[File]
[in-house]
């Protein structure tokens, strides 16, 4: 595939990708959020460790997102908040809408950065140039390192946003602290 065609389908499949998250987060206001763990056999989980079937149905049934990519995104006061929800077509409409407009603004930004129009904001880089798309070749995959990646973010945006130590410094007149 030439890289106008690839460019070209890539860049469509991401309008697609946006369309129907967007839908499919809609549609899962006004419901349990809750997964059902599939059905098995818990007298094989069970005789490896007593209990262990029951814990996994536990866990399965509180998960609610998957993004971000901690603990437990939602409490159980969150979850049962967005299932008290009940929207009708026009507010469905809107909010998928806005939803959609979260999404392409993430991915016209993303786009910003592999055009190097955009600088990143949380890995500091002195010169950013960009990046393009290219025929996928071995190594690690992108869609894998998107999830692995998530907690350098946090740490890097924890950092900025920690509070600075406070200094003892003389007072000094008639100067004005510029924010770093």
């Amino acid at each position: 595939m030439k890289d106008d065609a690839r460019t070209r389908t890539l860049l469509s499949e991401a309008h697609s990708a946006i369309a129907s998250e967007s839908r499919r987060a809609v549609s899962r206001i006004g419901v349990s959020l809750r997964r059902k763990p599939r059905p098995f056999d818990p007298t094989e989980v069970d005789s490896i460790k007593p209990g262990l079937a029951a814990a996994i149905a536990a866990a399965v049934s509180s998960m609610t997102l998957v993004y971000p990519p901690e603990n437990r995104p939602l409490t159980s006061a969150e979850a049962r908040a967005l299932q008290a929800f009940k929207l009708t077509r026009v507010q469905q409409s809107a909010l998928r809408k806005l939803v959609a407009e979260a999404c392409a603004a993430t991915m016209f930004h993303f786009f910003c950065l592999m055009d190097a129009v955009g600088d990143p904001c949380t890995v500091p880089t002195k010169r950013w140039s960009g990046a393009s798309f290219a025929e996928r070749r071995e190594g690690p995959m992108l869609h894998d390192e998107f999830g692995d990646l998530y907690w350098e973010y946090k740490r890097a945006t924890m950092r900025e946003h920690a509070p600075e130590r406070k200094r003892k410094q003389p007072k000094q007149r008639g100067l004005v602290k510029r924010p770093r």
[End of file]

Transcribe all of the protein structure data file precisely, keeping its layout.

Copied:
[in-house]
């Protein structure tokens, strides 16, 4: 595939990708959020460790997102908040809408950065140039390192946003602290 065609389908499949998250987060206001763990056999989980079937149905049934990519995104006061929800077509409409407009603004930004129009904001880089798309070749995959990646973010945006130590410094007149 030439890289106008690839460019070209890539860049469509991401309008697609946006369309129907967007839908499919809609549609899962006004419901349990809750997964059902599939059905098995818990007298094989069970005789490896007593209990262990029951814990996994536990866990399965509180998960609610998957993004971000901690603990437990939602409490159980969150979850049962967005299932008290009940929207009708026009507010469905809107909010998928806005939803959609979260999404392409993430991915016209993303786009910003592999055009190097955009600088990143949380890995500091002195010169950013960009990046393009290219025929996928071995190594690690992108869609894998998107999830692995998530907690350098946090740490890097924890950092900025920690509070600075406070200094003892003389007072000094008639100067004005510029924010770093």
């Amino acid at each position: 595939m030439k890289d106008d065609a690839r460019t070209r389908t890539l860049l469509s499949e991401a309008h697609s990708a946006i369309a129907s998250e967007s839908r499919r987060a809609v549609s899962r206001i006004g419901v349990s959020l809750r997964r059902k763990p599939r059905p098995f056999d818990p007298t094989e989980v069970d005789s490896i460790k007593p209990g262990l079937a029951a814990a996994i149905a536990a866990a399965v049934s509180s998960m609610t997102l998957v993004y971000p990519p901690e603990n437990r995104p939602l409490t159980s006061a969150e979850a049962r908040a967005l299932q008290a929800f009940k929207l009708t077509r026009v507010q469905q409409s809107a909010l998928r809408k806005l939803v959609a407009e979260a999404c392409a603004a993430t991915m016209f930004h993303f786009f910003c950065l592999m055009d190097a129009v955009g600088d990143p904001c949380t890995v500091p880089t002195k010169r950013w140039s960009g990046a393009s798309f290219a025929e996928r070749r071995e190594g690690p995959m992108l869609h894998d390192e998107f999830g692995d990646l998530y907690w350098e973010y946090k740490r890097a945006t924890m950092r900025e946003h920690a509070p600075e130590r406070k200094r003892k410094q003389p007072k000094q007149r008639g100067l004005v602290k510029r924010p770093r």